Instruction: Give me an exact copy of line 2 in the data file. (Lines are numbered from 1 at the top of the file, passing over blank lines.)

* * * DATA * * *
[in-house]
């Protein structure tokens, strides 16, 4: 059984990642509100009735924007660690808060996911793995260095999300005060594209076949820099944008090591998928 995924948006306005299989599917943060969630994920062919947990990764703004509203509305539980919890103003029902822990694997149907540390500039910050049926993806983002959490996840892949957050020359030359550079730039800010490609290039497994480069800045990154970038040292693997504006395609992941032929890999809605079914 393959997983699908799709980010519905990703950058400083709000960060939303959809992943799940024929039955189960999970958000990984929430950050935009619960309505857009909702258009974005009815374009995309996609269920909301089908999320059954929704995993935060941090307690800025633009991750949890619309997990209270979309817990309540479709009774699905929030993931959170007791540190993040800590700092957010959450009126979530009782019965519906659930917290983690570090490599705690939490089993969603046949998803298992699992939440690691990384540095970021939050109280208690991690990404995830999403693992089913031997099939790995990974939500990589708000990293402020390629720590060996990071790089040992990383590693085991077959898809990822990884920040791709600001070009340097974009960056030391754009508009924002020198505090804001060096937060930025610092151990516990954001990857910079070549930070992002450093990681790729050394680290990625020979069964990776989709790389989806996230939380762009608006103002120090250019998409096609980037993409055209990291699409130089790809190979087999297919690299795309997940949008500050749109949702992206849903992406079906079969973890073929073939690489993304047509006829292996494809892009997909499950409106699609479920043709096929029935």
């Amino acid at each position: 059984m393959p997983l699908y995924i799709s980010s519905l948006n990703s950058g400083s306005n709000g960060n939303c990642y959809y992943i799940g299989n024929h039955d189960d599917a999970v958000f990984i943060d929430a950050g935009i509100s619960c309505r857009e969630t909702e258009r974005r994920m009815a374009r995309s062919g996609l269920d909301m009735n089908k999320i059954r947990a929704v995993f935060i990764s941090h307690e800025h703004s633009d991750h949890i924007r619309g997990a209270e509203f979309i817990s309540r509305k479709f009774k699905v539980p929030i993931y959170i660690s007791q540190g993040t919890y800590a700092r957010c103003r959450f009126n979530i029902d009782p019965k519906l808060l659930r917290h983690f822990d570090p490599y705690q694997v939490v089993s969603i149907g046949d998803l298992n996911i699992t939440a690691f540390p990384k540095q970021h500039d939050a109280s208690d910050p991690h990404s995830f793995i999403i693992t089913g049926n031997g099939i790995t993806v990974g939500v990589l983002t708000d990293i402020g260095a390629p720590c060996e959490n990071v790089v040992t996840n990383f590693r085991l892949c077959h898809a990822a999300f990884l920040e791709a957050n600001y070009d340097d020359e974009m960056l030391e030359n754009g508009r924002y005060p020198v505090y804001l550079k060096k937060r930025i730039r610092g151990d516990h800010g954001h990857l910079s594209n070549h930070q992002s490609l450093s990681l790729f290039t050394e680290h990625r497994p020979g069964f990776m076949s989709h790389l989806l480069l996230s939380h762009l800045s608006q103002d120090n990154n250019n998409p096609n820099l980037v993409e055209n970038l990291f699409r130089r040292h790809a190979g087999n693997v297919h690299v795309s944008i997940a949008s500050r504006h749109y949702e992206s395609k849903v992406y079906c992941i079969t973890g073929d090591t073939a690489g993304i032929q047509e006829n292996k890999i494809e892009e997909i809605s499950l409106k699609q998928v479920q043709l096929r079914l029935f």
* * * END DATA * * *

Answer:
């Protein structure tokens, strides 16, 4: 059984990642509100009735924007660690808060996911793995260095999300005060594209076949820099944008090591998928 995924948006306005299989599917943060969630994920062919947990990764703004509203509305539980919890103003029902822990694997149907540390500039910050049926993806983002959490996840892949957050020359030359550079730039800010490609290039497994480069800045990154970038040292693997504006395609992941032929890999809605079914 393959997983699908799709980010519905990703950058400083709000960060939303959809992943799940024929039955189960999970958000990984929430950050935009619960309505857009909702258009974005009815374009995309996609269920909301089908999320059954929704995993935060941090307690800025633009991750949890619309997990209270979309817990309540479709009774699905929030993931959170007791540190993040800590700092957010959450009126979530009782019965519906659930917290983690570090490599705690939490089993969603046949998803298992699992939440690691990384540095970021939050109280208690991690990404995830999403693992089913031997099939790995990974939500990589708000990293402020390629720590060996990071790089040992990383590693085991077959898809990822990884920040791709600001070009340097974009960056030391754009508009924002020198505090804001060096937060930025610092151990516990954001990857910079070549930070992002450093990681790729050394680290990625020979069964990776989709790389989806996230939380762009608006103002120090250019998409096609980037993409055209990291699409130089790809190979087999297919690299795309997940949008500050749109949702992206849903992406079906079969973890073929073939690489993304047509006829292996494809892009997909499950409106699609479920043709096929029935």